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Paris Couture Week opened Monday with a jam-packed calendar reflecting the growing prominence of the week as more labels seek to show outside of the noise of ready-to-wear. In terms of locales, the spring shows were certainly diverse, starting in the storied rooms of Schiaparelli’s Place Vendome atelier and moving to an abandoned building on the edge of town before wrapping up at the Petit Palais.
Schiaparelli opened Paris Couture Week on a light note, despite the downpour outside. Designer Bertrand Guyon has been mining the house’s archive for inspiration, and this season he referenced founder Elsa Schiaparelli’s Pagan Collection of 1938. That collection gave us the beetle, which Guyon used here on jackets early on before moving into ethnic prints.
He also used African references, some literal and some through sandy and subtle colors. But he was careful not to relegate his references to one continent, especially one so often thought of as a monolith; he also conjured a dreamy druid, in the form of a cream hooded gown embroidered with flowers. His runway was especially diverse, too, notable as critics on both sides of the Atlantic have called out the fashion industry for its lack of black models.
Guyon has had success translating the surrealist designer’s vision into more modern takes, and here he tackled the problems of waste by refashioning plastic bags into raffia ribbon. A single heart dress was a nod to one of the brand’s oft-used motifs, and the insides of comfy-looking flatform shoes flashed that famous Shiaparelli shocking pink.
There were some red-carpet candidates here, in gowns that flowed like feathers. He’s certainly generated celebrity fans; Kylie Minogue and Melissa George are regulars at his shows and made appearances again this season.
American designers Jack McCollough and Lazaro Hernandez are certainly going against the grain; first by moving their collection from New York to Paris, and then by showing their collection in a gutted parking garage far away from the gilded salons of the 16th. Plop the models on stacks of sandbags, and it made for a very downtown vibe virtually unheard of during the more conservative Couture Week.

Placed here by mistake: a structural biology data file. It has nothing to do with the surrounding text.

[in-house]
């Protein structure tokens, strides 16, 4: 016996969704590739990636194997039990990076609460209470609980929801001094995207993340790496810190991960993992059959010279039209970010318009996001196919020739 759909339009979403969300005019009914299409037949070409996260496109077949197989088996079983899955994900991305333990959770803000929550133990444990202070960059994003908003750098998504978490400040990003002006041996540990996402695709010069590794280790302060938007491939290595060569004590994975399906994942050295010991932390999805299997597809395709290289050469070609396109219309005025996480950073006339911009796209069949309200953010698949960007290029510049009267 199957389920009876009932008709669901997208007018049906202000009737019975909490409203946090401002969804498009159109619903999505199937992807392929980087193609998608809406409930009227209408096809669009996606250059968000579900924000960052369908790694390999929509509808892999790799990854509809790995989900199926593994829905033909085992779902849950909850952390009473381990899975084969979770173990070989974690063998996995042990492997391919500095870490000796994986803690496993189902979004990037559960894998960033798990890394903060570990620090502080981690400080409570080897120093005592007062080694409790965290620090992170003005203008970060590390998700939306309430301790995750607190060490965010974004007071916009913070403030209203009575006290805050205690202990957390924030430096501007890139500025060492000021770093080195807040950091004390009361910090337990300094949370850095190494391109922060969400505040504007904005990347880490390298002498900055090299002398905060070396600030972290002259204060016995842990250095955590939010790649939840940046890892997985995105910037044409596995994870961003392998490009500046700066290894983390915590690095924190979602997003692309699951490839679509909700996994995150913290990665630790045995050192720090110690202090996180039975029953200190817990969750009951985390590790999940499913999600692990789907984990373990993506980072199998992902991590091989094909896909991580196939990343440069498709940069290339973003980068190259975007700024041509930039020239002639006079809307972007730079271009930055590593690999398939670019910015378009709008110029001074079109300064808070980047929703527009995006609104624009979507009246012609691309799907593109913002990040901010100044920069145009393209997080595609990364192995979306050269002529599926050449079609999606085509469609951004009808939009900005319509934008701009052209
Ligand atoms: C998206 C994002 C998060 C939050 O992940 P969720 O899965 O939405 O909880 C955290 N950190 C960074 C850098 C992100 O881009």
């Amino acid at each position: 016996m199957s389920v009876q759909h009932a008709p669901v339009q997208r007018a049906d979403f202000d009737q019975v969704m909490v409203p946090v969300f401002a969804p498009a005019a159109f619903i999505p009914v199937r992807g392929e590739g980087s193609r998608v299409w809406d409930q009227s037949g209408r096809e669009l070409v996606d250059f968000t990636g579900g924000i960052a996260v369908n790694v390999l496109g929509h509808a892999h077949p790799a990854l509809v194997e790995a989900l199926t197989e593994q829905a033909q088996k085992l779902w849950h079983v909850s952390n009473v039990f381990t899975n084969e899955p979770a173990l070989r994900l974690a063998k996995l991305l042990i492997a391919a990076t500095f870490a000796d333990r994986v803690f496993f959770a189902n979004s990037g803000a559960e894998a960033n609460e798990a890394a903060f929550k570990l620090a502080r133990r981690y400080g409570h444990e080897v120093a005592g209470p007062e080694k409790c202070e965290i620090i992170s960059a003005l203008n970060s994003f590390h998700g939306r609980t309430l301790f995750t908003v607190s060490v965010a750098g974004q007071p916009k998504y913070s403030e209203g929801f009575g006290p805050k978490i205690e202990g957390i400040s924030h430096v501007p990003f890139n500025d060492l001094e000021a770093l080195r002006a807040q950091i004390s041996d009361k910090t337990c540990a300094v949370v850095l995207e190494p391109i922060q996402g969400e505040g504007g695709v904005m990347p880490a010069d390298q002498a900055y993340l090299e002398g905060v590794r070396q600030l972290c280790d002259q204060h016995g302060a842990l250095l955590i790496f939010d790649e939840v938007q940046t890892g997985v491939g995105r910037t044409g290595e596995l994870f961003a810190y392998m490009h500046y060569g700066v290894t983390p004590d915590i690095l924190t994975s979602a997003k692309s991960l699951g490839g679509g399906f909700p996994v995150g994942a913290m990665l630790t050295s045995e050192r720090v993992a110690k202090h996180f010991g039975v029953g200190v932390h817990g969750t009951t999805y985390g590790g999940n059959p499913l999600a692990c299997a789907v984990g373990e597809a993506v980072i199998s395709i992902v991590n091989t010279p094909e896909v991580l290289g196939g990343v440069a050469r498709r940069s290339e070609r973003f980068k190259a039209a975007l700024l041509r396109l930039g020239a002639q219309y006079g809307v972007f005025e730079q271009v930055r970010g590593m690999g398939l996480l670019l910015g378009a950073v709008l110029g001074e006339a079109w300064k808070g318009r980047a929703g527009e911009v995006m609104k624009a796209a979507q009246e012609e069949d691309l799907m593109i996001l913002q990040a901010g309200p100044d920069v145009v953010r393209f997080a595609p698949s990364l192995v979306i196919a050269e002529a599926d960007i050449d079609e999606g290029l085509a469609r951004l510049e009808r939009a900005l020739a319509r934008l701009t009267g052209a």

But the collection was cool California ‘70s influence, with tie dye, patchwork and macramé. Show notes called it a reflection on American craft, with an infusion of embroidery and eclecticism. It was certainly down to earth in its color palette with plenty of sand and soft suede. Oversized breast plate necklaces felt like protection for the modern urban warrior.
There was beading and bikini tops, too. With plenty of fringe and fun, you might call it Coachella couture. But should that earn it a place on the official couture calendar, once reserved for the highest, made-to-measure, one-of-a-kind fashion? One group of impeccably dressed editors agreed: “Non! It’s ready-to-wear.” The Proenza boys are certainly shaking things up.
The Italian designer has ethereal down, with his delicate tulle creations always looking as if they’re ready for the climactic scene in a fairy tale fantasy. But his voluminous layers of tulle aren’t the easiest of sells for stars — Rihanna can pull it off on the red carpet, but it’s a bit of a challenge for mere mortals (even if they are of the famous variety).
The designer still showed plenty of that, but also some slimmer silhouettes in delicate white florals. He added a younger edge with midriff-baring ensembles that were two-pieces in both gown and mini length, practically daring young Hollywood to show a little skin. We could see Millie Bobby Brown in one of his creations (too bad she’s contracted to Calvin Klein).
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